Joint List to AG: Probe Netanyahu for Arson Incitement against Arabs

The Joint List announced on Monday, December 5, that the bloc will demand an investigation against Israeli Prime Minister Benjamin Netanyahu for incitement against Arab-Palestinians citizens of Israel. According to MK Ayman Odeh (Hadash), who heads the list, Netanyahu will be investigated for incitement against Palestinians after he accused them of deliberately starting the wildfires that burnt through vast tracts of land in Israel recently. “On behalf of the Joint List, I am issuing a formal request to Attorney General Avichai Mandelblit to probe Netanyahu for incitement,” Odeh announced.

Prime Minister Benjamin Netanyahu with a Border Police officer at the scene of one of the fires after it was extinguished

Prime Minister Benjamin Netanyahu with a Border Police officer at the scene of one of the fires after it was extinguished (Photo: GPO)

Over the past month, Netanyahu and several other top officials of his governing far-right coalition have labelled the wave of fires an “arson intifada,” alluding to a Palestinian uprising. “If any of the blazes were deliberately set, the arsonists should be prosecuted to the fullest extent of the law,” Odeh said.

On November 26, Netanyahu accused “terrorists” of seeking to “engulf our country with hate,” while arguing that Israel sought to “encompass our region with peace. Their flames will never burn down our hope.” Far-right Israeli Education Minister Naftali Bennett also blamed Arab “fire terrorists”, saying that “only someone who this land does not belong to would be capable of setting fire to it,” implying that Arabs were responsible for the fires because they do not have any attachment to the land.

Israeli Public Security Minister Gilad Erdan had called for the demolition of homes of any Arab found guilty of arson, and Israeli Defense Minister Avigdor Lieberman said during a visit to the illegal Israeli settlement of Hallamish in the occupied West Bank following a fire there, that the best answer to the destruction caused by the flames was to”expand settlements.” Critics have claimed that Israeli politicians were quick to blame Arabs from Israel and Palestinians for the fires as a political maneuver to further convince the international community of Palestinian hostility towards the Israeli state.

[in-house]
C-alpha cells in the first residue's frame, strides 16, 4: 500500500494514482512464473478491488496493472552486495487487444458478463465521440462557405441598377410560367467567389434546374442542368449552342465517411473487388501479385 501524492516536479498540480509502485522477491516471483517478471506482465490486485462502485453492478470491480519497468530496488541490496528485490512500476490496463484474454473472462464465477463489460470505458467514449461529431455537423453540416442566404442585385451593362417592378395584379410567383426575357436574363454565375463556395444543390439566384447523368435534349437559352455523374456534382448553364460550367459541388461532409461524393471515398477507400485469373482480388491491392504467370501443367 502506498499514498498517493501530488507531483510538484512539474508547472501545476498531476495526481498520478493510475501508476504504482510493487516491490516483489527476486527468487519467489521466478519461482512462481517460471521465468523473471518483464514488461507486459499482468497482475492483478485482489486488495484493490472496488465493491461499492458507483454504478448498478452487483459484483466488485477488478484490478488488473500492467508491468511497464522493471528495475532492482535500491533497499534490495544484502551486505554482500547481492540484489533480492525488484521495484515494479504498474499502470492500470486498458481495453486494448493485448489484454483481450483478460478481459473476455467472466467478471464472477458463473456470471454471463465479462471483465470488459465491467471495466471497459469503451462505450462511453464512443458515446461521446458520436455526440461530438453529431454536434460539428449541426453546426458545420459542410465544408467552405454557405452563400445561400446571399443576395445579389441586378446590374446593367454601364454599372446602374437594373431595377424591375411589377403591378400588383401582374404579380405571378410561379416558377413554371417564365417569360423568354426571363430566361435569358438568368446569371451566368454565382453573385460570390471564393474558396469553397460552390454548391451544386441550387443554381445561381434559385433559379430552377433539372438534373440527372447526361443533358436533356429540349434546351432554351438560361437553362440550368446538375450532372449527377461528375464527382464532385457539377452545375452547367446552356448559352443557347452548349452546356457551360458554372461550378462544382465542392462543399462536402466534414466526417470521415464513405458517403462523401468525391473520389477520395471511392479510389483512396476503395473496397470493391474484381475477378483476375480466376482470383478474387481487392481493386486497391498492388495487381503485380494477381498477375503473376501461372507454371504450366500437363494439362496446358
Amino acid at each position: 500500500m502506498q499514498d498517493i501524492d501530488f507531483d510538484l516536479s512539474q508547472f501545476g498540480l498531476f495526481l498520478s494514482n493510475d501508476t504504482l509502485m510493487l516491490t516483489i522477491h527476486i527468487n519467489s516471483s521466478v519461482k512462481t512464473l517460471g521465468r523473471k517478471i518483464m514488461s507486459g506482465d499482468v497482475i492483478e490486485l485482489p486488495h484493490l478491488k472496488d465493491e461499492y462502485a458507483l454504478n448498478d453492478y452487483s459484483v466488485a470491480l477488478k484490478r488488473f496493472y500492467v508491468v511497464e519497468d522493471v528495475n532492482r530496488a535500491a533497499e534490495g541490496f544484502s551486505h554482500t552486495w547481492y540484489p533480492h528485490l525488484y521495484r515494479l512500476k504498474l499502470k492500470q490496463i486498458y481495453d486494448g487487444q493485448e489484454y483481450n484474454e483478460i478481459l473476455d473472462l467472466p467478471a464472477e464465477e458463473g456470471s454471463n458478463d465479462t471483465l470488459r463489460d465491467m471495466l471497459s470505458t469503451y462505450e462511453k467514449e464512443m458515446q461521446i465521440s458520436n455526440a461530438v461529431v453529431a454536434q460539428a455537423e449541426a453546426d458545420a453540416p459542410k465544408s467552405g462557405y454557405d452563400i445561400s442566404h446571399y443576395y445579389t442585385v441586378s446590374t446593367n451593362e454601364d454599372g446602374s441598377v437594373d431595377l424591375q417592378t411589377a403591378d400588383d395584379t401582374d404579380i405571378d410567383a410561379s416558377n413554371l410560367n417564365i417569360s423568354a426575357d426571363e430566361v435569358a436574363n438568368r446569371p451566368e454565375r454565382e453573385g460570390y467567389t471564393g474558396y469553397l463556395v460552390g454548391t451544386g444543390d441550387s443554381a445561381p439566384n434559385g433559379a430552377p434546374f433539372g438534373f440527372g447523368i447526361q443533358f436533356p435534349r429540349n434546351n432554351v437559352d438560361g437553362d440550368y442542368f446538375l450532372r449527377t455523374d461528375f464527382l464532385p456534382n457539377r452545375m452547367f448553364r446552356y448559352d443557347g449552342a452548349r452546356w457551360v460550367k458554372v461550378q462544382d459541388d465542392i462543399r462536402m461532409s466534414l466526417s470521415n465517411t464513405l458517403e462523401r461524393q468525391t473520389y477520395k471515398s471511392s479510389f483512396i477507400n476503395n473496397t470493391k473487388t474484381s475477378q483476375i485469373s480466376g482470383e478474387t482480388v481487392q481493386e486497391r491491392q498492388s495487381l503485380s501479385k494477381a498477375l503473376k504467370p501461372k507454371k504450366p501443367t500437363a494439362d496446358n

Last week, Haaretz reported that an Israeli police source rejected claims that the fires were set for “nationalist” or “terrorist” motives, while Ran Shelef, the Israeli Fire and Rescue Authority’s chief fire investigator told the Jerusalem Post on Sunday: “In most areas you won’t find many things that say whether it was arson.”

Shelef did say evidence of arson was found in four areas: the Galilee region in northern Israel, the area from Umm El-Fahm to settlement Betar Illit, the occupied West Bank, and Israel’s central region. Investigators have not yet determined the cause of the fires in the northern coastal city of Haifa and Zichron Ya’acov. Last week, Israeli officials reportedly said that out of the total 1,773 reported fires, centered largely in and around Jerusalem and Haifa, only 25 were suspected arson. The Israeli army is also investigating evidence that one large fire started after an Israeli soldier threw a lit cigarette into an area close to a checkpoint.